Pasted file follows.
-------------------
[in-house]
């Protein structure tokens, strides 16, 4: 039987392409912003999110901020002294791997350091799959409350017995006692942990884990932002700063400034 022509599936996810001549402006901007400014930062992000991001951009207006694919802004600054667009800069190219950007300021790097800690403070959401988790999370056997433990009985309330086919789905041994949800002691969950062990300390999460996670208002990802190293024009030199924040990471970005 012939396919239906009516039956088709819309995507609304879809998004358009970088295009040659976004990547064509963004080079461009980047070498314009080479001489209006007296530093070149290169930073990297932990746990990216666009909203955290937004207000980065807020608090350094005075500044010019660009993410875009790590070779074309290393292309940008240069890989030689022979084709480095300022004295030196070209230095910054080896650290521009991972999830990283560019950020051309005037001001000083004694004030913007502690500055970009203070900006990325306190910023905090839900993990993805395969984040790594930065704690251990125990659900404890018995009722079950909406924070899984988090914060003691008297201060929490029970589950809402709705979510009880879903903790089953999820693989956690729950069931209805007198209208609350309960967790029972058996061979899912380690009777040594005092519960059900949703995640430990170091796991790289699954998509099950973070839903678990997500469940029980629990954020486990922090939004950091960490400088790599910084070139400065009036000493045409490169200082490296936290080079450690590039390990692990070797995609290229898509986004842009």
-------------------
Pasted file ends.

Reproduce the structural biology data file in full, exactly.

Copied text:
[in-house]
């Protein structure tokens, strides 16, 4: 039987392409912003999110901020002294791997350091799959409350017995006692942990884990932002700063400034 022509599936996810001549402006901007400014930062992000991001951009207006694919802004600054667009800069190219950007300021790097800690403070959401988790999370056997433990009985309330086919789905041994949800002691969950062990300390999460996670208002990802190293024009030199924040990471970005 012939396919239906009516039956088709819309995507609304879809998004358009970088295009040659976004990547064509963004080079461009980047070498314009080479001489209006007296530093070149290169930073990297932990746990990216666009909203955290937004207000980065807020608090350094005075500044010019660009993410875009790590070779074309290393292309940008240069890989030689022979084709480095300022004295030196070209230095910054080896650290521009991972999830990283560019950020051309005037001001000083004694004030913007502690500055970009203070900006990325306190910023905090839900993990993805395969984040790594930065704690251990125990659900404890018995009722079950909406924070899984988090914060003691008297201060929490029970589950809402709705979510009880879903903790089953999820693989956690729950069931209805007198209208609350309960967790029972058996061979899912380690009777040594005092519960059900949703995640430990170091796991790289699954998509099950973070839903678990997500469940029980629990954020486990922090939004950091960490400088790599910084070139400065009036000493045409490169200082490296936290080079450690590039390990692990070797995609290229898509986004842009």